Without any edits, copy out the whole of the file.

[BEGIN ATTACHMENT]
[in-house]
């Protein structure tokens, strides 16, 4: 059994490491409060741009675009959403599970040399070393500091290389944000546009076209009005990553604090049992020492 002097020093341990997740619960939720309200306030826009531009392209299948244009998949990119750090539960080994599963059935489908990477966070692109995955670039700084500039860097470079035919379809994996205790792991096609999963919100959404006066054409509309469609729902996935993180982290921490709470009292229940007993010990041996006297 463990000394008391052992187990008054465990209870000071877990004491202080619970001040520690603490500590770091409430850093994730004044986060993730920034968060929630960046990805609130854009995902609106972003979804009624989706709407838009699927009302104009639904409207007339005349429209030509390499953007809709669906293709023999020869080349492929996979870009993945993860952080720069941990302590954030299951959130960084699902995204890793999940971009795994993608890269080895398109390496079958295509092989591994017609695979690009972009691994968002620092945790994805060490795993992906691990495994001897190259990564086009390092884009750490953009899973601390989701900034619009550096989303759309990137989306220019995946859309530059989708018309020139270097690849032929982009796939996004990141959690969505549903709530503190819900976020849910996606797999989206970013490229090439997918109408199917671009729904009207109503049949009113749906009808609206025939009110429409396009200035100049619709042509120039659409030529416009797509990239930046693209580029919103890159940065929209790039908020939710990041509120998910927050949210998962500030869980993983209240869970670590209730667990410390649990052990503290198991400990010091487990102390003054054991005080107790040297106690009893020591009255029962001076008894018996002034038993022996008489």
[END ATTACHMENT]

[in-house]
């Protein structure tokens, strides 16, 4: 059994490491409060741009675009959403599970040399070393500091290389944000546009076209009005990553604090049992020492 002097020093341990997740619960939720309200306030826009531009392209299948244009998949990119750090539960080994599963059935489908990477966070692109995955670039700084500039860097470079035919379809994996205790792991096609999963919100959404006066054409509309469609729902996935993180982290921490709470009292229940007993010990041996006297 463990000394008391052992187990008054465990209870000071877990004491202080619970001040520690603490500590770091409430850093994730004044986060993730920034968060929630960046990805609130854009995902609106972003979804009624989706709407838009699927009302104009639904409207007339005349429209030509390499953007809709669906293709023999020869080349492929996979870009993945993860952080720069941990302590954030299951959130960084699902995204890793999940971009795994993608890269080895398109390496079958295509092989591994017609695979690009972009691994968002620092945790994805060490795993992906691990495994001897190259990564086009390092884009750490953009899973601390989701900034619009550096989303759309990137989306220019995946859309530059989708018309020139270097690849032929982009796939996004990141959690969505549903709530503190819900976020849910996606797999989206970013490229090439997918109408199917671009729904009207109503049949009113749906009808609206025939009110429409396009200035100049619709042509120039659409030529416009797509990239930046693209580029919103890159940065929209790039908020939710990041509120998910927050949210998962500030869980993983209240869970670590209730667990410390649990052990503290198991400990010091487990102390003054054991005080107790040297106690009893020591009255029962001076008894018996002034038993022996008489």